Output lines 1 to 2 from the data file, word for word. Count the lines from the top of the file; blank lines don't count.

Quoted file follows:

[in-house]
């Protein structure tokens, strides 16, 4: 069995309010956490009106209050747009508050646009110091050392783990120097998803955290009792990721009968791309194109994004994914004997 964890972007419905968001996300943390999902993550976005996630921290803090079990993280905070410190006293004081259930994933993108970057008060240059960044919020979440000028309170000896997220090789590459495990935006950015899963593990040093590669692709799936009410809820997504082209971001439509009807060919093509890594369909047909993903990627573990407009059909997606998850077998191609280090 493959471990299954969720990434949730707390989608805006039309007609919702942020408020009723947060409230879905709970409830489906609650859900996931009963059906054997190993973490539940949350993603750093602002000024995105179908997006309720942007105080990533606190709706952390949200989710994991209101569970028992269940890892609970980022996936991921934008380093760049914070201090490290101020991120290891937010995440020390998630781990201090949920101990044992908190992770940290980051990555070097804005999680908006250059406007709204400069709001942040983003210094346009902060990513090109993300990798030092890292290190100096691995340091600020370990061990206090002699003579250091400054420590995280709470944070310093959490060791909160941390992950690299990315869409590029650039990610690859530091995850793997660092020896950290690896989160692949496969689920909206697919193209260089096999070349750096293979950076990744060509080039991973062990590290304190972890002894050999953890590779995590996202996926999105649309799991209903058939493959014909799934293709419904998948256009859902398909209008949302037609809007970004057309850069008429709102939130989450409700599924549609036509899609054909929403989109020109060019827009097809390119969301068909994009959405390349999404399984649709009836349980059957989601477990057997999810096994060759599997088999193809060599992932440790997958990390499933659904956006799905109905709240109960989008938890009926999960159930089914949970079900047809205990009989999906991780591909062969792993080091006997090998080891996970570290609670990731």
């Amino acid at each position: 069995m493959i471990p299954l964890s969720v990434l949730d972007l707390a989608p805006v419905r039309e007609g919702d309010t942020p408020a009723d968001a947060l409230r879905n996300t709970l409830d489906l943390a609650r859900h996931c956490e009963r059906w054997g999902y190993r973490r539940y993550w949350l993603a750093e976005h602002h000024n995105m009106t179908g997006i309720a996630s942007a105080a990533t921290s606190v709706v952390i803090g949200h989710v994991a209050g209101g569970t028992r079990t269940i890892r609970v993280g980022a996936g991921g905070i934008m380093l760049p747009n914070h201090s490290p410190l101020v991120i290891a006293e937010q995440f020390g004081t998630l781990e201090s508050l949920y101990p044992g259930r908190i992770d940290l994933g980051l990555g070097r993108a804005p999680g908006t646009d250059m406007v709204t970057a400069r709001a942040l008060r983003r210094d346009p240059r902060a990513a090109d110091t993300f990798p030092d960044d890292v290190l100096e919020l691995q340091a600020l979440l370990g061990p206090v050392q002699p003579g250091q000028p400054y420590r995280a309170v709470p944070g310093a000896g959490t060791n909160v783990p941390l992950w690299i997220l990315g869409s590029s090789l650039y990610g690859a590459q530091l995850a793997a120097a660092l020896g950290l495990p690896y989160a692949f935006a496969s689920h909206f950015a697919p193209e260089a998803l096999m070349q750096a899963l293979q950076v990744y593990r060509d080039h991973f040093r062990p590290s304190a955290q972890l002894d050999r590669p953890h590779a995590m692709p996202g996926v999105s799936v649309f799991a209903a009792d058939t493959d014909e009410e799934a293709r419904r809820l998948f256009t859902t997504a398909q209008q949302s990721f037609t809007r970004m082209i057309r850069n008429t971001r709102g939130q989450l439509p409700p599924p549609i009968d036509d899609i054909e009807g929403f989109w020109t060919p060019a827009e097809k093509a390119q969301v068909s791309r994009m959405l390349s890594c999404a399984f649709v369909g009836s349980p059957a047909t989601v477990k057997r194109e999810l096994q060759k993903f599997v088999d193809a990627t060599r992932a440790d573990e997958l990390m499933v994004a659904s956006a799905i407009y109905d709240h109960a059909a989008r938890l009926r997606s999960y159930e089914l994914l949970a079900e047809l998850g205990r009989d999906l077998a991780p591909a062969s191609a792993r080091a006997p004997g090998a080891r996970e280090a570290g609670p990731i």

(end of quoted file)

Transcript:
[in-house]
């Protein structure tokens, strides 16, 4: 069995309010956490009106209050747009508050646009110091050392783990120097998803955290009792990721009968791309194109994004994914004997 964890972007419905968001996300943390999902993550976005996630921290803090079990993280905070410190006293004081259930994933993108970057008060240059960044919020979440000028309170000896997220090789590459495990935006950015899963593990040093590669692709799936009410809820997504082209971001439509009807060919093509890594369909047909993903990627573990407009059909997606998850077998191609280090 493959471990299954969720990434949730707390989608805006039309007609919702942020408020009723947060409230879905709970409830489906609650859900996931009963059906054997190993973490539940949350993603750093602002000024995105179908997006309720942007105080990533606190709706952390949200989710994991209101569970028992269940890892609970980022996936991921934008380093760049914070201090490290101020991120290891937010995440020390998630781990201090949920101990044992908190992770940290980051990555070097804005999680908006250059406007709204400069709001942040983003210094346009902060990513090109993300990798030092890292290190100096691995340091600020370990061990206090002699003579250091400054420590995280709470944070310093959490060791909160941390992950690299990315869409590029650039990610690859530091995850793997660092020896950290690896989160692949496969689920909206697919193209260089096999070349750096293979950076990744060509080039991973062990590290304190972890002894050999953890590779995590996202996926999105649309799991209903058939493959014909799934293709419904998948256009859902398909209008949302037609809007970004057309850069008429709102939130989450409700599924549609036509899609054909929403989109020109060019827009097809390119969301068909994009959405390349999404399984649709009836349980059957989601477990057997999810096994060759599997088999193809060599992932440790997958990390499933659904956006799905109905709240109960989008938890009926999960159930089914949970079900047809205990009989999906991780591909062969792993080091006997090998080891996970570290609670990731």